Over the years, I have stood in the no man’s land between two warring factions. A conscientious objector, refusing to be drawn into their bloody war. I am that rarest of creatures. I am a fan of both Star Trek and Star Wars.
With the recent release of trailers for both The Last Jedi and Star Trek Discovery, I’ve once again seen people talking in terms of having to choose a franchise. I don’t get it. I’ve known people over the years who have genuinely told me “Oh i’ve never watched Star Trek. I’m a Star Wars guy.” and think that’s explanation enough. Like the two franchises are somehow incompatible and watching both will cause a chain reaction that will melt your face.
It’s the same as the old Marvel or DC argument. I don’t understand the “or” in there. I absolutely love Spider-Man, he’s my favourite superhero of all time. My Top 5 is actually pretty Marvel heavy (although it changes all the time), featuring Deadpool, Daredevil and Penance along with Spidey. They’re all amazing and they sit in my all time faves list alongside Batman. Marvel or DC? My answer will always be an infuriating “Yes.”
I wish we geeks could all just get along and in a bid to promote peace between our people, I have decided to show how Star Trek and Star Wars are forever entangled, via as many other geek-centric franchises as I can cram in. In this very special Six Degrees, we’re going from Kirk to Skywalker.
My love of Star Trek began at an early age, largely thanks to my dad. He’s a huge fan of every series of Star Trek, even Enterprise. Yeah, that show got more hate than it deserved but with that theme tune, it is hard to love.
Before Enterprise, however, there was TOS. The Original Series. Admittedly, TOS was well before my time, running from 1966 to 1969 before being cancelled. Hard to imagine that the series which 50 years on is still filling cinema seats and selling DVDs by the barrowload was once binned because of poor ratings. In fact William Shatner never expected to get beyond season two and was preparing himself for new projects well before the show actually ended.
Ah, Shatner. The original Enterprise Captain. I mean, not actually, because there was Pike and before him Captain April and then of course there’s Archer in Enterprise, but let’s face it, Kirk is the original. He’s the standard by which future Captains would be measured. No-one ever said to Picard “Hey, you’re good but you’re no Captain April” and if they had, he’d have asked “Who?” and then drank some Earl Grey tea. Hot.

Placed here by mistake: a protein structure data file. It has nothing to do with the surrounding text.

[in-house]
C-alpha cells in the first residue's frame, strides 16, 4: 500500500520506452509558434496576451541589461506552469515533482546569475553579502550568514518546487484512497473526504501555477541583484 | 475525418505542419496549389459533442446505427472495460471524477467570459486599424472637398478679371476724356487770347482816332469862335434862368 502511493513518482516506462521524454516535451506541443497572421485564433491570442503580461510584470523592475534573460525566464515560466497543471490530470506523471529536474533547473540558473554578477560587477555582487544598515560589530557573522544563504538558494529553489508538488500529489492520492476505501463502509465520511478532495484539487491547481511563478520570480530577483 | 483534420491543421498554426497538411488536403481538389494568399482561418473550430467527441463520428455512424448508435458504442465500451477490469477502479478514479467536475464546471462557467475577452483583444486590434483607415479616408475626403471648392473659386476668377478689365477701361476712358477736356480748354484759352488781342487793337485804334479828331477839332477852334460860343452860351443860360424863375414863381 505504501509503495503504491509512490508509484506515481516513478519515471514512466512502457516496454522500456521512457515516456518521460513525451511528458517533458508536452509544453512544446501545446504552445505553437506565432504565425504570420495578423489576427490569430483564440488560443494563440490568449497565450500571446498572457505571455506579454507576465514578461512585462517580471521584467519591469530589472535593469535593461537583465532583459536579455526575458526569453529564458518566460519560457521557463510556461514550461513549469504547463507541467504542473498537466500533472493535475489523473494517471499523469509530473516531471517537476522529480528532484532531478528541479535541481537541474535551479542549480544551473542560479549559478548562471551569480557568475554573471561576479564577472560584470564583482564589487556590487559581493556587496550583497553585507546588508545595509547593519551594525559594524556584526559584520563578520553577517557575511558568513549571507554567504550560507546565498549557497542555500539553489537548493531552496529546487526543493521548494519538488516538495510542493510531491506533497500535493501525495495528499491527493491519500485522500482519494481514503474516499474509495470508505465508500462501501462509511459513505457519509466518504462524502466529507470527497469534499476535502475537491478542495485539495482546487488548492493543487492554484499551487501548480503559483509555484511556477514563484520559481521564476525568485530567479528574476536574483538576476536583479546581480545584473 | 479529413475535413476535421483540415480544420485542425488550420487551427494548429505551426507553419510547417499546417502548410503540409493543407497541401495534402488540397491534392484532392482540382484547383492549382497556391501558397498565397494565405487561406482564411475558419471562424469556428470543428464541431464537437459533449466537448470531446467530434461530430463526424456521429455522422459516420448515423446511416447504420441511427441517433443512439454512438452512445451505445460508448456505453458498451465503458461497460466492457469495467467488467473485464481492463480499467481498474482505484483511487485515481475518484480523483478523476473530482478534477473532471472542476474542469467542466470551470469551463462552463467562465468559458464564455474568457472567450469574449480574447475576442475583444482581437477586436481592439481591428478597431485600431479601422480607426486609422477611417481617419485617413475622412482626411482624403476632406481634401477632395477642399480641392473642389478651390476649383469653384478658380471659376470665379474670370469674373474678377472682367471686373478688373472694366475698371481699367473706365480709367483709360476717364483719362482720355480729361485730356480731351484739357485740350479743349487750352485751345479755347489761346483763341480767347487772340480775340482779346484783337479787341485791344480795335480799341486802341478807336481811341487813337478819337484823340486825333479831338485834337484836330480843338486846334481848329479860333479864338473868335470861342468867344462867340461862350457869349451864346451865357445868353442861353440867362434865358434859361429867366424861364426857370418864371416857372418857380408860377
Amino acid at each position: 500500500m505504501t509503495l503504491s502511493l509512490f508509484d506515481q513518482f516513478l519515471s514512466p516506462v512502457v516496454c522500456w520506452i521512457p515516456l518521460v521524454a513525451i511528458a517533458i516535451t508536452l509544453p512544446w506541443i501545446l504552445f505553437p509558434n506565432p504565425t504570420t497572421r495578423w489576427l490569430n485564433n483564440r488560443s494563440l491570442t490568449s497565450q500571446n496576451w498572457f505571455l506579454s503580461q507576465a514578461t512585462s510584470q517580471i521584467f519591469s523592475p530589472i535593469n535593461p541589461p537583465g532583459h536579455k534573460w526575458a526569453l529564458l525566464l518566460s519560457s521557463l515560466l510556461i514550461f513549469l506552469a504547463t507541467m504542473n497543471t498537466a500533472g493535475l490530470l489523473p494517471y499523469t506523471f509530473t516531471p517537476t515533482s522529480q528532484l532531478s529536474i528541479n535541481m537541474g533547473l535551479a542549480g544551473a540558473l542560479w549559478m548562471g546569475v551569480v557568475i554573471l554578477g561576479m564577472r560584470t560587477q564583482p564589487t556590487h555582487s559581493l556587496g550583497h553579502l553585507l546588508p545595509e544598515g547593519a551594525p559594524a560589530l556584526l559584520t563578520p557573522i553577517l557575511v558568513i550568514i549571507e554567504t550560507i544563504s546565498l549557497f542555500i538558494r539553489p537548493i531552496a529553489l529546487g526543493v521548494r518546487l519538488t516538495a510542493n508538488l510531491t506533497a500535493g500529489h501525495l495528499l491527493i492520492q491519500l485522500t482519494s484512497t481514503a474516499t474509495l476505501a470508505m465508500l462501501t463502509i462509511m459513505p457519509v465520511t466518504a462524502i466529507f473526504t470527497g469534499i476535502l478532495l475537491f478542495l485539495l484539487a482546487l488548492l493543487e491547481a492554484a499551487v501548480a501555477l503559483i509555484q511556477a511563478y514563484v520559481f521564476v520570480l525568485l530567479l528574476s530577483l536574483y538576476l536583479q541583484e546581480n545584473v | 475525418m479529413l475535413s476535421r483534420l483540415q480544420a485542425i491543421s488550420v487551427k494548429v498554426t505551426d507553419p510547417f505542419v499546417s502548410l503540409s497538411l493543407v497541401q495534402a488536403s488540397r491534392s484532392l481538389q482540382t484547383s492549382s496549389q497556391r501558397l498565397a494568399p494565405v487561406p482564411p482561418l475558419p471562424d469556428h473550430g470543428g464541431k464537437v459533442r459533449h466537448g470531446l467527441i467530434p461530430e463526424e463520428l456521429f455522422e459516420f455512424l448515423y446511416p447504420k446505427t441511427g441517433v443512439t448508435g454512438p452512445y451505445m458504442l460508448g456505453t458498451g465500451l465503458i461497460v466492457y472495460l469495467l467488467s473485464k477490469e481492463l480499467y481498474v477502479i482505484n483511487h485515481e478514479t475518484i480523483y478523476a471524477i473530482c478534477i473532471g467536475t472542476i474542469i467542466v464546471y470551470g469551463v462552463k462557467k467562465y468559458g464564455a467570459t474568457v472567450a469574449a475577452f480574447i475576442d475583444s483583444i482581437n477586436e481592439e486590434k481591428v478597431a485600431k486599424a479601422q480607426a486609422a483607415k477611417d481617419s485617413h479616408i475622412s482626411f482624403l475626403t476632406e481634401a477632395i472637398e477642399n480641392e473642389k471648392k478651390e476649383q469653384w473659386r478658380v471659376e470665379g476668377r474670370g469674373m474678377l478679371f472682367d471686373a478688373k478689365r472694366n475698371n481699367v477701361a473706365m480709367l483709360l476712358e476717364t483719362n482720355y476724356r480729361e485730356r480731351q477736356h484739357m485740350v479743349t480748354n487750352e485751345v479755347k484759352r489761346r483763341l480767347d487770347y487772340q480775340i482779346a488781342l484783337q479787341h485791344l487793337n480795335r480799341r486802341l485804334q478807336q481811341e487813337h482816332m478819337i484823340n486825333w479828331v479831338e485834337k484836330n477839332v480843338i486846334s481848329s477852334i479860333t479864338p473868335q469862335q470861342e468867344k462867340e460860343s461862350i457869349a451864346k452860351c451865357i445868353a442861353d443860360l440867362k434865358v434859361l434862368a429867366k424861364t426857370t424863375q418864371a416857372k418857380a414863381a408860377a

There’s our jumping off point. We begin where my love of sci-fi began, with Shatner and Star Trek. The question is, where to go next?
That’s where. I often doodle these spider diagrams when i’m working out the Six Degrees posts. As I’ve said before, I figure out all of the links without the aid of Google and then fill in the trivia afterwards. The mess of scribbles above somehow makes things clearer.
If you look, you’ll see a lot of criss-crossing lines of connection and there are multiple ways to go from Trek to Wars, but using that tangled web I discovered a set of links which takes us through some of the biggest franchises out there, starting with a cross Generation connection. That capital wasn’t a typo, because I am of course talking Star Trek: The Next Generation.
In 1994, Star Trek: Generations* became the seventh Star Trek movie to hit cinemas worldwide and I watched, utterly delighted, as Kirk and Picard came together on screen to ride horses, chop firewood and eventually battle a particularly villainous Malcolm McDowell.
With the torch passed from Captain to Captain, Sir Patrick Stewart would go on to play Picard in three more films. He should also have appeared in one more series of The Next Generation but Paramount made the decision to end the show after seven seasons as they feared the films would be less successful if the television series was still running. I’ve looked at that idea from all angles and I can NOT figure it out, so by all means drop me an email if you can explain that to me.
Though he has often spoken fondly of his time in the Captain’s chair, Sir Patrick admitted that he probably wouldn’t have taken the role if he had known how long the series would run. An ardent supporter of the stage, he found it difficult to return to theatre work due to his seven year absence and also found that he had developed a mild case of Shatner Syndrome, otherwise known as post-Trek typecasting.
Of course, he wasn’t short of work post Star Trek and it was during a rare turn as a bad guy in Conspiracy Theory in 1997 that he was approached by director Bryan Singer. His desire to work with Singer overrode his reluctance to accept a role in another movie franchise and three years later X-Men hit cinemas, starring Sir Pat as Professor Charles Xavier.